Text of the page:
By Nasrin Zahed
The Port Jefferson School District held its second Board of Education meeting of the 2023-24 school year Tuesday, Sept. 12, highlighting the success of districtwide summer programs and the expansion of year-round enrichment opportunities.
Jodi Cahill, director of special education, presented a detailed recount of the Extended School Year Summer Program. It is a 30-day program geared for students K-8 with moderate to severe disabilities to maintain skill levels acquired in the previous school year and prevent summer regression. This program is recommended to students based on their individualized education plans, known as IEPs.
Cahill emphasized that while this program is tailored as a continued learning opportunity for students to carry skills from last June into the following school year, it is still fun and engaging. Weekly curriculum themes, stimulating activities and field trips were in place to maintain and encourage student engagement.
Michael Caravello, music and fine arts director, took to the floor to discuss the Summer Music Camp, congratulating the program on 21 years of operation. The camp caters to students at all levels of musical talent to both prepare them for entrance and continued participation in band and orchestra programs. It also offers ukulele classes and a NYSSMA jumpstart program.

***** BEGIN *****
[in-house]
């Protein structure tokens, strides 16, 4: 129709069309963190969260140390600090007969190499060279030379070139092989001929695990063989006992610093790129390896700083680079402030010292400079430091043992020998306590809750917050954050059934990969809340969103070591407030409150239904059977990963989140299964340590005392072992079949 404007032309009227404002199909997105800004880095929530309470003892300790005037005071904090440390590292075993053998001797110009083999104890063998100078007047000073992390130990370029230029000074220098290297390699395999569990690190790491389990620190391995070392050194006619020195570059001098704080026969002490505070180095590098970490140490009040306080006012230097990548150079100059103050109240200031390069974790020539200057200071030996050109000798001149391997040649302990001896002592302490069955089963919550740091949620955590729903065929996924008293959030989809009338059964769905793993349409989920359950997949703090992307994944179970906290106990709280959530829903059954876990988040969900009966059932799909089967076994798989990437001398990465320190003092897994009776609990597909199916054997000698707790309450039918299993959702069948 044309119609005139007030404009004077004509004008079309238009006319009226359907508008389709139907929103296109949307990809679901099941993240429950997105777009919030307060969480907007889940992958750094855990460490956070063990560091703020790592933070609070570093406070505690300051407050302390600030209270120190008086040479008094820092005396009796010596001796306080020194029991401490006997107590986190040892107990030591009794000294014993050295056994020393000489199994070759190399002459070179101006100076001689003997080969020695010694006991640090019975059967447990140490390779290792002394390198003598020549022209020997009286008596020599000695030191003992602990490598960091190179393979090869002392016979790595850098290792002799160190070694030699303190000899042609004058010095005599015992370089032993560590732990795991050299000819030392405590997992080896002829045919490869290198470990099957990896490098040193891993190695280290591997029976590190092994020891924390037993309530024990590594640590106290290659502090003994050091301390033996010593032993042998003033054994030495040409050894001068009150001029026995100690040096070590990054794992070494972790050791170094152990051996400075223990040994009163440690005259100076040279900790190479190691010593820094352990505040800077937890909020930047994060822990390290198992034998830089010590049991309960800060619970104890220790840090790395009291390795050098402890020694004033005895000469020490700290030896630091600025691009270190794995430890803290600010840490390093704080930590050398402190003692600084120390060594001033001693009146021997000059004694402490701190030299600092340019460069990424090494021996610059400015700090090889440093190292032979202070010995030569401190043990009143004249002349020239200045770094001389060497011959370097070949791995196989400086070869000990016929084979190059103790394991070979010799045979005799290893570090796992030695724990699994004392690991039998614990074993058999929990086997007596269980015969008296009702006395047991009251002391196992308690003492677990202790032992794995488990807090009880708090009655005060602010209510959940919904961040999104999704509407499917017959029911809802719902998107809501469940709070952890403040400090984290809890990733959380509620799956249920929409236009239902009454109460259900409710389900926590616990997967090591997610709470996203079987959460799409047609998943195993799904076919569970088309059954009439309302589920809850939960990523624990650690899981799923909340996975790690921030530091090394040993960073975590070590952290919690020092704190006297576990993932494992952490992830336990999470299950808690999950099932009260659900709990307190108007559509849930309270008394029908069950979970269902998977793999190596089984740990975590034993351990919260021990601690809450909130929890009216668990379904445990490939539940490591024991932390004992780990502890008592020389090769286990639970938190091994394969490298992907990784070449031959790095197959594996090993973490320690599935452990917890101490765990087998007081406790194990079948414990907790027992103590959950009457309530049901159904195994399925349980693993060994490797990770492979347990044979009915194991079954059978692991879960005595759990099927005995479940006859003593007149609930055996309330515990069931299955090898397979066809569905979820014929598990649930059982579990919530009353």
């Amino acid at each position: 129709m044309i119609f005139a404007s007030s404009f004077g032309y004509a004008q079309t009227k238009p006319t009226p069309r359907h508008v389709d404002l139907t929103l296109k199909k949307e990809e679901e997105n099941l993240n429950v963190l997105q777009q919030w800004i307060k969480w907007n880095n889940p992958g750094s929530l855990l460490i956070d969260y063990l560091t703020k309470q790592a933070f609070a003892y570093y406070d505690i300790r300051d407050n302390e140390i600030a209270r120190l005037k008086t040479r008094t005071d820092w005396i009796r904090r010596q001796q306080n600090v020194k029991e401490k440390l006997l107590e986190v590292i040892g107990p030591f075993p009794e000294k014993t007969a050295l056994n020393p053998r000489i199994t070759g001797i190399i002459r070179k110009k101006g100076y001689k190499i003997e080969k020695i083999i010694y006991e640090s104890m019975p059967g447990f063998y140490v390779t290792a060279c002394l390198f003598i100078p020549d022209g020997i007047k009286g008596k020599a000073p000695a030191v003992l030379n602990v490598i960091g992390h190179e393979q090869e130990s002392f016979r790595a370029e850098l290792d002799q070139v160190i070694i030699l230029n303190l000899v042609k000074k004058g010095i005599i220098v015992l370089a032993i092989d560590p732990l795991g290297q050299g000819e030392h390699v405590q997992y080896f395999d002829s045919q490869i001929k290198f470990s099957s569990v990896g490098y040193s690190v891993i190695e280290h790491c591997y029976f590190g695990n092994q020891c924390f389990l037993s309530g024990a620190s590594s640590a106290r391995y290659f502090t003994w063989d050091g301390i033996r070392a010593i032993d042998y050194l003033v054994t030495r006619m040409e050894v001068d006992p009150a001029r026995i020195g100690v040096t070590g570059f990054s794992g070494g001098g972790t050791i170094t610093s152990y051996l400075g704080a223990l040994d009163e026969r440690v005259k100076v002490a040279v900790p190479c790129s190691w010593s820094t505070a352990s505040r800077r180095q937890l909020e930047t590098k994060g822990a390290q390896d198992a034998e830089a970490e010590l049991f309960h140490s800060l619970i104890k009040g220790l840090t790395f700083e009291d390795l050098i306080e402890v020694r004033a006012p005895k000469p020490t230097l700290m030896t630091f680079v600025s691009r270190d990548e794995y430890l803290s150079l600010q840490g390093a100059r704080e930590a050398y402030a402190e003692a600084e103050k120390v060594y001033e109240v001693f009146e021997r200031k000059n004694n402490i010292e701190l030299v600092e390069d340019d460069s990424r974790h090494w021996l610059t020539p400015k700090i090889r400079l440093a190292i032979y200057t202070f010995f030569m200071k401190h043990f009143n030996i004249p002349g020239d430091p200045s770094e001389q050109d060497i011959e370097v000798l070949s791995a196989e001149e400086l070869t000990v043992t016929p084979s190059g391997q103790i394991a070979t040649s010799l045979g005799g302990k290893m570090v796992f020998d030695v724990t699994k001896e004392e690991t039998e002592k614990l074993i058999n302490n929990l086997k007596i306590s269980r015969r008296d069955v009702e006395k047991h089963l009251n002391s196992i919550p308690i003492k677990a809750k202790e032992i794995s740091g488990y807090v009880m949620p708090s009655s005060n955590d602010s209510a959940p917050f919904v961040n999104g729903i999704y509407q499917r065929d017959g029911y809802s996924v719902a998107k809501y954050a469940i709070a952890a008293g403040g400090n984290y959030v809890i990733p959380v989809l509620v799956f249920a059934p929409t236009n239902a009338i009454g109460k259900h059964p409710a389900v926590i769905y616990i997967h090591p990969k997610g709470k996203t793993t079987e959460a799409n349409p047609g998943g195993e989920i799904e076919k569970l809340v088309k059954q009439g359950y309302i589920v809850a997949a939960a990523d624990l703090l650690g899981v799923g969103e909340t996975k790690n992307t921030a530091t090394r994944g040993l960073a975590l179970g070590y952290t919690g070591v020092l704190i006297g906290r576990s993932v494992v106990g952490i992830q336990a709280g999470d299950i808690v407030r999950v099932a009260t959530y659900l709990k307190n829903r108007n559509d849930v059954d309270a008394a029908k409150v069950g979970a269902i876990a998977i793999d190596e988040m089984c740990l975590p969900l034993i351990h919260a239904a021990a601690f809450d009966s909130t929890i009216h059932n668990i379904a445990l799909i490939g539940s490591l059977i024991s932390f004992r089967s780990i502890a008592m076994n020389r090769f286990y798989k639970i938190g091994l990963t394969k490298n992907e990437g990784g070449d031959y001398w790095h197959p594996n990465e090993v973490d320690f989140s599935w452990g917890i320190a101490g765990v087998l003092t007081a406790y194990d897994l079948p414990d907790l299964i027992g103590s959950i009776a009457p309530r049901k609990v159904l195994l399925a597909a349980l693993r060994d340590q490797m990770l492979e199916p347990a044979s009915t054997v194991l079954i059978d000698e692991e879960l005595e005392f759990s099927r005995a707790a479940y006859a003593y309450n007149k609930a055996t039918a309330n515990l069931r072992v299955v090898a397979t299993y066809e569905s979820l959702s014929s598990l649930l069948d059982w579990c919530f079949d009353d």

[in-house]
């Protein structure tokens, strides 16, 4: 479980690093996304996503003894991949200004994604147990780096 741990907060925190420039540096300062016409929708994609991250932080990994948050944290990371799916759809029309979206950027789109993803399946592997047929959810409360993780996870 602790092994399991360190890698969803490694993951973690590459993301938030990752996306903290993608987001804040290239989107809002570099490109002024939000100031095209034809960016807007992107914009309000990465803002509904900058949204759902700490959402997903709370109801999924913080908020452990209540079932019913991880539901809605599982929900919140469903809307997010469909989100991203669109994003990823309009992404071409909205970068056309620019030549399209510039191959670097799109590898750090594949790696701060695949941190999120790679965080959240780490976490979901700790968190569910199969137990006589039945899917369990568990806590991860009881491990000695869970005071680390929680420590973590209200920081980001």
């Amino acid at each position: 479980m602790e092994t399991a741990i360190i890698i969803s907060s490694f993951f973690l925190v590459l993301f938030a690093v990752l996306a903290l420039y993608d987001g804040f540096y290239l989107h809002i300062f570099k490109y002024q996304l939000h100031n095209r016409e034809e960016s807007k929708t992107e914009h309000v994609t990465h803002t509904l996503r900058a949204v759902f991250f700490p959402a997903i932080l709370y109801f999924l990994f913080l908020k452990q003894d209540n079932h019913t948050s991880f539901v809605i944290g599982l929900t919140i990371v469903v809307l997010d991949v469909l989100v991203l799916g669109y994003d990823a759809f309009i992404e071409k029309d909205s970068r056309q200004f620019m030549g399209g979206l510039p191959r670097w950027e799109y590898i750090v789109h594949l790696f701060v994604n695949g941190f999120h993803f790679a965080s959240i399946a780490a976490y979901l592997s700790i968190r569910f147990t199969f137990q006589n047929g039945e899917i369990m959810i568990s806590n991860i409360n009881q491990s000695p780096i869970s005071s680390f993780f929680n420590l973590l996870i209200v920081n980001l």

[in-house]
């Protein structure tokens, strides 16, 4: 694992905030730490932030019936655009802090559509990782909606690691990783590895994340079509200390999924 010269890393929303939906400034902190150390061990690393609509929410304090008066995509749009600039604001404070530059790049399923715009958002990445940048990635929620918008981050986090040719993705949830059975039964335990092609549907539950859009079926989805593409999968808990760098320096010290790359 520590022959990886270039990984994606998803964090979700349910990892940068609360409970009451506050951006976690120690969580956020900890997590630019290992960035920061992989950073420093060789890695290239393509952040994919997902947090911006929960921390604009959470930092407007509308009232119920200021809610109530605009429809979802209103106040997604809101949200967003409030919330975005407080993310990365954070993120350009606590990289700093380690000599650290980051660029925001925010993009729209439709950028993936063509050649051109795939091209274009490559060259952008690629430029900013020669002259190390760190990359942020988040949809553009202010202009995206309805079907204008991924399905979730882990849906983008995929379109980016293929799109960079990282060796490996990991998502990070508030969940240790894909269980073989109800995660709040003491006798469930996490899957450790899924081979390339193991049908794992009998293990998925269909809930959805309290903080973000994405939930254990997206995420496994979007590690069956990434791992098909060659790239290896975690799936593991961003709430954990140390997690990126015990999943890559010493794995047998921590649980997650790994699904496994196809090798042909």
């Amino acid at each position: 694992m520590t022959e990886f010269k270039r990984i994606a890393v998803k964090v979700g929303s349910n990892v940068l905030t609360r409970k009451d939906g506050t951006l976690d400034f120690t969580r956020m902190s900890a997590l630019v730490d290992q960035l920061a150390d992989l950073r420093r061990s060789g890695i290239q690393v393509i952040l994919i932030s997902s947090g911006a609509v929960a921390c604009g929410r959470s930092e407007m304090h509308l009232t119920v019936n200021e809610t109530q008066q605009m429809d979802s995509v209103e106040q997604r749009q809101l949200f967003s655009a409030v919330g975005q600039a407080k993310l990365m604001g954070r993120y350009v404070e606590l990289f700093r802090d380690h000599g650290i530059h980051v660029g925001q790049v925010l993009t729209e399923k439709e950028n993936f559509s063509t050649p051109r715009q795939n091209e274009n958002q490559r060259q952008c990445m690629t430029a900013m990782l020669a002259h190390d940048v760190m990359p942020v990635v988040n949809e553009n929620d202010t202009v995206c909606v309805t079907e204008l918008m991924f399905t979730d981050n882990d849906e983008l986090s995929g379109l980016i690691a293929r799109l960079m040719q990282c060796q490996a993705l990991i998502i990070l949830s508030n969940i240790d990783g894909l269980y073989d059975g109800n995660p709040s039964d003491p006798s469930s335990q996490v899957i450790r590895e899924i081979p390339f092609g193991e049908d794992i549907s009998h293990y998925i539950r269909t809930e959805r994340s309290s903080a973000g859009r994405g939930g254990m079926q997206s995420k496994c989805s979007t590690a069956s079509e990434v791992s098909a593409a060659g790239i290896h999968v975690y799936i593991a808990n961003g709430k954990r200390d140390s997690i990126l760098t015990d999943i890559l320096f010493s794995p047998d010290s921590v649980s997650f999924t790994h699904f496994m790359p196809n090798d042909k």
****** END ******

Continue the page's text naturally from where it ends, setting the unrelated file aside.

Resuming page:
Caravello added that the camp aimed to provide students with a relaxing and open atmosphere to begin or continue their exploration of music while teaching the importance of collaboration and problem-solving among peers.
Adam Sherrard, director of health, physical education and athletics, presented on the success of the Athletic Summer Camps’ second year of running. With 20 camps advertised to students, the total offerings doubled from the program’s initial rollout in 2021-22. Over 80 student volunteers aided coaches and instructors in facilitating these programs, some even being recent graduates who took pleasure in participating.
The camps served as forums for students to be active, work on personal health and form connections between older and younger peers.
The summer programs ebbed to a close with the Summer Academic Enrichment Program. Two camps were offered to students grades six to 12, introducing them to the world of coding and drones. The drone camp was made possible by a grant proposal to the Port Jefferson Royal Education Foundation, providing $2,000 for the district that was used to purchase 10 drones for student use.
Robert Neidig, the district’s assistant superintendent for curriculum and instruction, said that the hope is now to expand summer programs to create more opportunities for students from the elementary level and beyond.
He stated that the district has applied to the state to use Title IV federal financial funding to create enrichment opportunities throughout the academic school year, with approval pending.
The Board of Education will reconvene on Tuesday, Oct. 10, at 7:30 p.m.